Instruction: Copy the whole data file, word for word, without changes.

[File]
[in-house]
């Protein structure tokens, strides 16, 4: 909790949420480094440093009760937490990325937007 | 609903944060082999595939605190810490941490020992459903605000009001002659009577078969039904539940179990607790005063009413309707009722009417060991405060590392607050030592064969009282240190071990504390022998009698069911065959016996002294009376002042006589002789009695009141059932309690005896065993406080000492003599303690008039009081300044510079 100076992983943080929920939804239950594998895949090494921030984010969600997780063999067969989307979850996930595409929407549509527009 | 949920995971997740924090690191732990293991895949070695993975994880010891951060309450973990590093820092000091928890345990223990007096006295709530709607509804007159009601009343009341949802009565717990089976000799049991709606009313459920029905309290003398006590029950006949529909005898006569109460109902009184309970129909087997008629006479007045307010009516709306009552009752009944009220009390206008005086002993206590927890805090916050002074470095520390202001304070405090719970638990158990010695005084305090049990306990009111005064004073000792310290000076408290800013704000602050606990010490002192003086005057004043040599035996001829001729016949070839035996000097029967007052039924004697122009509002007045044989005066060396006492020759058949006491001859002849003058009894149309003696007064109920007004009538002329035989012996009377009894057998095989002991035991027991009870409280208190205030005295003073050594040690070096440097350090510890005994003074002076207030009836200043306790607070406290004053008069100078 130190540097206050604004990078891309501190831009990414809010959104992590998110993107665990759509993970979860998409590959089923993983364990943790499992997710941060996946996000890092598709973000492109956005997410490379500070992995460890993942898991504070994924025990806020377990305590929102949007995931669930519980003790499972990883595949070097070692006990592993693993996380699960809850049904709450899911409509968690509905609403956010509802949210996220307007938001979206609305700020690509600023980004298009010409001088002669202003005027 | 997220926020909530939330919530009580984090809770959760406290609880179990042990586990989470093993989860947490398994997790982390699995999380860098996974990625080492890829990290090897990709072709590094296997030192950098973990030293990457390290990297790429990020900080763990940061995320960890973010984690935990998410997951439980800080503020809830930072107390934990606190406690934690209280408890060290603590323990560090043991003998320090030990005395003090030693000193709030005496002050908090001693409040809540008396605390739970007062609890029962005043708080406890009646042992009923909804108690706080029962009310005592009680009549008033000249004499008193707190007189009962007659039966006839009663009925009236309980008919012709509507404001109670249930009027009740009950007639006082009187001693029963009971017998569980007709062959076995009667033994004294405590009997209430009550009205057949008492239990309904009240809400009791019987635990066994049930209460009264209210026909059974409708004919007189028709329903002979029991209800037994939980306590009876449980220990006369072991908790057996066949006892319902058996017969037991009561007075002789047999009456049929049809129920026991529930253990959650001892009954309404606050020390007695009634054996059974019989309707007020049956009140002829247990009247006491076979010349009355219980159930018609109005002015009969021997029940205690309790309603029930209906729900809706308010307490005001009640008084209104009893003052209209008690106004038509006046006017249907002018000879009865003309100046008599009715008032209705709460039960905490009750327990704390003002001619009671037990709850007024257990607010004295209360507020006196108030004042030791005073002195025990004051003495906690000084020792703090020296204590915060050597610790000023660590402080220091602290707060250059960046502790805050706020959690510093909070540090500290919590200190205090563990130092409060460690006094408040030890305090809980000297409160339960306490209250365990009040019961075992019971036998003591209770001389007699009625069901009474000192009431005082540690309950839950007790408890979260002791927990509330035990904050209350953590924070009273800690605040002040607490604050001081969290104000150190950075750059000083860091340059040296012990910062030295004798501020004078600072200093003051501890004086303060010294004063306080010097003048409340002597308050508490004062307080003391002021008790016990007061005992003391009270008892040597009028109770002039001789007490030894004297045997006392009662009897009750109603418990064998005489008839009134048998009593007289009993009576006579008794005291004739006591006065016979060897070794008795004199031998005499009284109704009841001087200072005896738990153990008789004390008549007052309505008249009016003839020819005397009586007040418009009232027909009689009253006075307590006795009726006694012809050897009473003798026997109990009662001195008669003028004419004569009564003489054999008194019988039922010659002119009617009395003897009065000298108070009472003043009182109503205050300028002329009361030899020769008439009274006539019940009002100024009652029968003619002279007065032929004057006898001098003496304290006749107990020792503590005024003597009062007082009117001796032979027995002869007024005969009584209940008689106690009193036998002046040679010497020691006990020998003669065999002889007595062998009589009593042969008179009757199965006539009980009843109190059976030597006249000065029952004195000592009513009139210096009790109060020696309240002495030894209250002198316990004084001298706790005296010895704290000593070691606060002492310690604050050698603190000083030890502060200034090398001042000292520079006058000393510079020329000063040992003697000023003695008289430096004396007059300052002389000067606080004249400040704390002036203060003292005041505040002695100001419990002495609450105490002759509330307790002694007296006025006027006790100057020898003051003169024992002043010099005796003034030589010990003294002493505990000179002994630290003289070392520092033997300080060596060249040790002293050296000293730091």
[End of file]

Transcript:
[in-house]
């Protein structure tokens, strides 16, 4: 909790949420480094440093009760937490990325937007 | 609903944060082999595939605190810490941490020992459903605000009001002659009577078969039904539940179990607790005063009413309707009722009417060991405060590392607050030592064969009282240190071990504390022998009698069911065959016996002294009376002042006589002789009695009141059932309690005896065993406080000492003599303690008039009081300044510079 100076992983943080929920939804239950594998895949090494921030984010969600997780063999067969989307979850996930595409929407549509527009 | 949920995971997740924090690191732990293991895949070695993975994880010891951060309450973990590093820092000091928890345990223990007096006295709530709607509804007159009601009343009341949802009565717990089976000799049991709606009313459920029905309290003398006590029950006949529909005898006569109460109902009184309970129909087997008629006479007045307010009516709306009552009752009944009220009390206008005086002993206590927890805090916050002074470095520390202001304070405090719970638990158990010695005084305090049990306990009111005064004073000792310290000076408290800013704000602050606990010490002192003086005057004043040599035996001829001729016949070839035996000097029967007052039924004697122009509002007045044989005066060396006492020759058949006491001859002849003058009894149309003696007064109920007004009538002329035989012996009377009894057998095989002991035991027991009870409280208190205030005295003073050594040690070096440097350090510890005994003074002076207030009836200043306790607070406290004053008069100078 130190540097206050604004990078891309501190831009990414809010959104992590998110993107665990759509993970979860998409590959089923993983364990943790499992997710941060996946996000890092598709973000492109956005997410490379500070992995460890993942898991504070994924025990806020377990305590929102949007995931669930519980003790499972990883595949070097070692006990592993693993996380699960809850049904709450899911409509968690509905609403956010509802949210996220307007938001979206609305700020690509600023980004298009010409001088002669202003005027 | 997220926020909530939330919530009580984090809770959760406290609880179990042990586990989470093993989860947490398994997790982390699995999380860098996974990625080492890829990290090897990709072709590094296997030192950098973990030293990457390290990297790429990020900080763990940061995320960890973010984690935990998410997951439980800080503020809830930072107390934990606190406690934690209280408890060290603590323990560090043991003998320090030990005395003090030693000193709030005496002050908090001693409040809540008396605390739970007062609890029962005043708080406890009646042992009923909804108690706080029962009310005592009680009549008033000249004499008193707190007189009962007659039966006839009663009925009236309980008919012709509507404001109670249930009027009740009950007639006082009187001693029963009971017998569980007709062959076995009667033994004294405590009997209430009550009205057949008492239990309904009240809400009791019987635990066994049930209460009264209210026909059974409708004919007189028709329903002979029991209800037994939980306590009876449980220990006369072991908790057996066949006892319902058996017969037991009561007075002789047999009456049929049809129920026991529930253990959650001892009954309404606050020390007695009634054996059974019989309707007020049956009140002829247990009247006491076979010349009355219980159930018609109005002015009969021997029940205690309790309603029930209906729900809706308010307490005001009640008084209104009893003052209209008690106004038509006046006017249907002018000879009865003309100046008599009715008032209705709460039960905490009750327990704390003002001619009671037990709850007024257990607010004295209360507020006196108030004042030791005073002195025990004051003495906690000084020792703090020296204590915060050597610790000023660590402080220091602290707060250059960046502790805050706020959690510093909070540090500290919590200190205090563990130092409060460690006094408040030890305090809980000297409160339960306490209250365990009040019961075992019971036998003591209770001389007699009625069901009474000192009431005082540690309950839950007790408890979260002791927990509330035990904050209350953590924070009273800690605040002040607490604050001081969290104000150190950075750059000083860091340059040296012990910062030295004798501020004078600072200093003051501890004086303060010294004063306080010097003048409340002597308050508490004062307080003391002021008790016990007061005992003391009270008892040597009028109770002039001789007490030894004297045997006392009662009897009750109603418990064998005489008839009134048998009593007289009993009576006579008794005291004739006591006065016979060897070794008795004199031998005499009284109704009841001087200072005896738990153990008789004390008549007052309505008249009016003839020819005397009586007040418009009232027909009689009253006075307590006795009726006694012809050897009473003798026997109990009662001195008669003028004419004569009564003489054999008194019988039922010659002119009617009395003897009065000298108070009472003043009182109503205050300028002329009361030899020769008439009274006539019940009002100024009652029968003619002279007065032929004057006898001098003496304290006749107990020792503590005024003597009062007082009117001796032979027995002869007024005969009584209940008689106690009193036998002046040679010497020691006990020998003669065999002889007595062998009589009593042969008179009757199965006539009980009843109190059976030597006249000065029952004195000592009513009139210096009790109060020696309240002495030894209250002198316990004084001298706790005296010895704290000593070691606060002492310690604050050698603190000083030890502060200034090398001042000292520079006058000393510079020329000063040992003697000023003695008289430096004396007059300052002389000067606080004249400040704390002036203060003292005041505040002695100001419990002495609450105490002759509330307790002694007296006025006027006790100057020898003051003169024992002043010099005796003034030589010990003294002493505990000179002994630290003289070392520092033997300080060596060249040790002293050296000293730091």